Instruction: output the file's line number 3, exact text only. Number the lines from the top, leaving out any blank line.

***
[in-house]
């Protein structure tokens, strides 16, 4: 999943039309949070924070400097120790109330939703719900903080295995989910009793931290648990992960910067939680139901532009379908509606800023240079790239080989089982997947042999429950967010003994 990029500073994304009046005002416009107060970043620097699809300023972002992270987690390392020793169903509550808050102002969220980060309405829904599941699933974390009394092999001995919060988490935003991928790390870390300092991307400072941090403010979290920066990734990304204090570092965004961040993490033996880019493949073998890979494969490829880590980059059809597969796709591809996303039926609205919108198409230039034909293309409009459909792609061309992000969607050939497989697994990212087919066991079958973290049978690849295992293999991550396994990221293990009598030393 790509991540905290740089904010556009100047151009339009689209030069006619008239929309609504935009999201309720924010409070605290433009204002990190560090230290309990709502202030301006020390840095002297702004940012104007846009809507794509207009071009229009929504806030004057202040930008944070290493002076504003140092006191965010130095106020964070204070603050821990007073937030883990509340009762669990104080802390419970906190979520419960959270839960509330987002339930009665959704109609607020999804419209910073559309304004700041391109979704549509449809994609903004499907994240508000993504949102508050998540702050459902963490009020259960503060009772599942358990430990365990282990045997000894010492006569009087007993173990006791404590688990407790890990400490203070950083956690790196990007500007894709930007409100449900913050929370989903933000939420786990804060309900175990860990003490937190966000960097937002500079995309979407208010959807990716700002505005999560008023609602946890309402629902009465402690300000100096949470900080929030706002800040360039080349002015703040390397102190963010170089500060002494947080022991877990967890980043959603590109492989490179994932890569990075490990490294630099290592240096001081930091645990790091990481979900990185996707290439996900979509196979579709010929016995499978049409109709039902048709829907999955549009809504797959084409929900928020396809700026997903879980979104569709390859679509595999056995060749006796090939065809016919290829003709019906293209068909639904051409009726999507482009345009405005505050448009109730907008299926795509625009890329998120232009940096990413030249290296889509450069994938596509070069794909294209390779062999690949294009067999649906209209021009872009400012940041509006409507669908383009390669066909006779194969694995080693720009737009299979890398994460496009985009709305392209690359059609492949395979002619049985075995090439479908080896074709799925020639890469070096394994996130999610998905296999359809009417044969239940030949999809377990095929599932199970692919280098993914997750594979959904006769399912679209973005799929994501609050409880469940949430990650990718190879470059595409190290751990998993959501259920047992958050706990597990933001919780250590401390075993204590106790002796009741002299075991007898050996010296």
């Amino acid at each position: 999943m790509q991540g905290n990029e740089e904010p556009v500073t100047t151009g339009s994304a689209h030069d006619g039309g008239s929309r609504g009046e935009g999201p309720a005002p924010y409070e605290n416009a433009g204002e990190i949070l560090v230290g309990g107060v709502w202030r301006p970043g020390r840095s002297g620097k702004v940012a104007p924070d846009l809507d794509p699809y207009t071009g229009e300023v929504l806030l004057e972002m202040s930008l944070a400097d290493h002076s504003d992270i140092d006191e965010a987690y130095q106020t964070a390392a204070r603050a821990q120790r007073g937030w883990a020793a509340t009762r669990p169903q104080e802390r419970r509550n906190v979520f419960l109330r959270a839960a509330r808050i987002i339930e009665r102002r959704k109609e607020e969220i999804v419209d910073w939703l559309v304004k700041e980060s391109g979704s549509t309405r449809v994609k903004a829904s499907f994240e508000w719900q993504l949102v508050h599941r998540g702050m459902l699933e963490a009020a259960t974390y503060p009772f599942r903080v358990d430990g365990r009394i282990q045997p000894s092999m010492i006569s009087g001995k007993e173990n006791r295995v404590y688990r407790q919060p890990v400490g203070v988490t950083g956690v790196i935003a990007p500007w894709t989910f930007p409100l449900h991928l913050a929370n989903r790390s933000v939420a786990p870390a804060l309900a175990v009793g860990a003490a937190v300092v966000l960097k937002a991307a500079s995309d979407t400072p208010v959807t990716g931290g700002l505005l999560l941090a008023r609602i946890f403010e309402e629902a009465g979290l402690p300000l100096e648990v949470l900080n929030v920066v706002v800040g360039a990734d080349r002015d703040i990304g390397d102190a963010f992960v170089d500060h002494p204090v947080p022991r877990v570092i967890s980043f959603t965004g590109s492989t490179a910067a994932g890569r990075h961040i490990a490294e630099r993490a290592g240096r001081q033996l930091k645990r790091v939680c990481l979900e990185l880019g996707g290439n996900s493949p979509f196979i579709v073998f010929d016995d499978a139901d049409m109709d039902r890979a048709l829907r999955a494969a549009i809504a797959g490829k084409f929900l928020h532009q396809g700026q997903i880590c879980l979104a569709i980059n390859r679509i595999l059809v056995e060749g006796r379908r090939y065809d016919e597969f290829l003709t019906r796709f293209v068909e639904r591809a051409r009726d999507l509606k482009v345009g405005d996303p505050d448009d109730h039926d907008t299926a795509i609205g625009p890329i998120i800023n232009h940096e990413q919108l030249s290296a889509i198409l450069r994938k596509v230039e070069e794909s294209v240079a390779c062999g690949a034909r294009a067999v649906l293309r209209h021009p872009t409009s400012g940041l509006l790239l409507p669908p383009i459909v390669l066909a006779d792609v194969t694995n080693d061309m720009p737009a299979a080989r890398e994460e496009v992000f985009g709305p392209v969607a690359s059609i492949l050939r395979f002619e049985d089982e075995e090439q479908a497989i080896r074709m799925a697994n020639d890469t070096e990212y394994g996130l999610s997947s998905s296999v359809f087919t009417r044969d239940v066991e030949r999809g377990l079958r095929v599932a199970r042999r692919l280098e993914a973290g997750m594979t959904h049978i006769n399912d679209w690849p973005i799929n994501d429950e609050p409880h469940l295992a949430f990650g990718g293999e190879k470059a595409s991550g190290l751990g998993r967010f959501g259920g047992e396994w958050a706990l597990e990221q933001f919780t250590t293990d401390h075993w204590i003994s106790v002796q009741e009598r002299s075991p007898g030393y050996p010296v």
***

């Amino acid at each position: 999943m790509q991540g905290n990029e740089e904010p556009v500073t100047t151009g339009s994304a689209h030069d006619g039309g008239s929309r609504g009046e935009g999201p309720a005002p924010y409070e605290n416009a433009g204002e990190i949070l560090v230290g309990g107060v709502w202030r301006p970043g020390r840095s002297g620097k702004v940012a104007p924070d846009l809507d794509p699809y207009t071009g229009e300023v929504l806030l004057e972002m202040s930008l944070a400097d290493h002076s504003d992270i140092d006191e965010a987690y130095q106020t964070a390392a204070r603050a821990q120790r007073g937030w883990a020793a509340t009762r669990p169903q104080e802390r419970r509550n906190v979520f419960l109330r959270a839960a509330r808050i987002i339930e009665r102002r959704k109609e607020e969220i999804v419209d910073w939703l559309v304004k700041e980060s391109g979704s549509t309405r449809v994609k903004a829904s499907f994240e508000w719900q993504l949102v508050h599941r998540g702050m459902l699933e963490a009020a259960t974390y503060p009772f599942r903080v358990d430990g365990r009394i282990q045997p000894s092999m010492i006569s009087g001995k007993e173990n006791r295995v404590y688990r407790q919060p890990v400490g203070v988490t950083g956690v790196i935003a990007p500007w894709t989910f930007p409100l449900h991928l913050a929370n989903r790390s933000v939420a786990p870390a804060l309900a175990v009793g860990a003490a937190v300092v966000l960097k937002a991307a500079s995309d979407t400072p208010v959807t990716g931290g700002l505005l999560l941090a008023r609602i946890f403010e309402e629902a009465g979290l402690p300000l100096e648990v949470l900080n929030v920066v706002v800040g360039a990734d080349r002015d703040i990304g390397d102190a963010f992960v170089d500060h002494p204090v947080p022991r877990v570092i967890s980043f959603t965004g590109s492989t490179a910067a994932g890569r990075h961040i490990a490294e630099r993490a290592g240096r001081q033996l930091k645990r790091v939680c990481l979900e990185l880019g996707g290439n996900s493949p979509f196979i579709v073998f010929d016995d499978a139901d049409m109709d039902r890979a048709l829907r999955a494969a549009i809504a797959g490829k084409f929900l928020h532009q396809g700026q997903i880590c879980l979104a569709i980059n390859r679509i595999l059809v056995e060749g006796r379908r090939y065809d016919e597969f290829l003709t019906r796709f293209v068909e639904r591809a051409r009726d999507l509606k482009v345009g405005d996303p505050d448009d109730h039926d907008t299926a795509i609205g625009p890329i998120i800023n232009h940096e990413q919108l030249s290296a889509i198409l450069r994938k596509v230039e070069e794909s294209v240079a390779c062999g690949a034909r294009a067999v649906l293309r209209h021009p872009t409009s400012g940041l509006l790239l409507p669908p383009i459909v390669l066909a006779d792609v194969t694995n080693d061309m720009p737009a299979a080989r890398e994460e496009v992000f985009g709305p392209v969607a690359s059609i492949l050939r395979f002619e049985d089982e075995e090439q479908a497989i080896r074709m799925a697994n020639d890469t070096e990212y394994g996130l999610s997947s998905s296999v359809f087919t009417r044969d239940v066991e030949r999809g377990l079958r095929v599932a199970r042999r692919l280098e993914a973290g997750m594979t959904h049978i006769n399912d679209w690849p973005i799929n994501d429950e609050p409880h469940l295992a949430f990650g990718g293999e190879k470059a595409s991550g190290l751990g998993r967010f959501g259920g047992e396994w958050a706990l597990e990221q933001f919780t250590t293990d401390h075993w204590i003994s106790v002796q009741e009598r002299s075991p007898g030393y050996p010296v």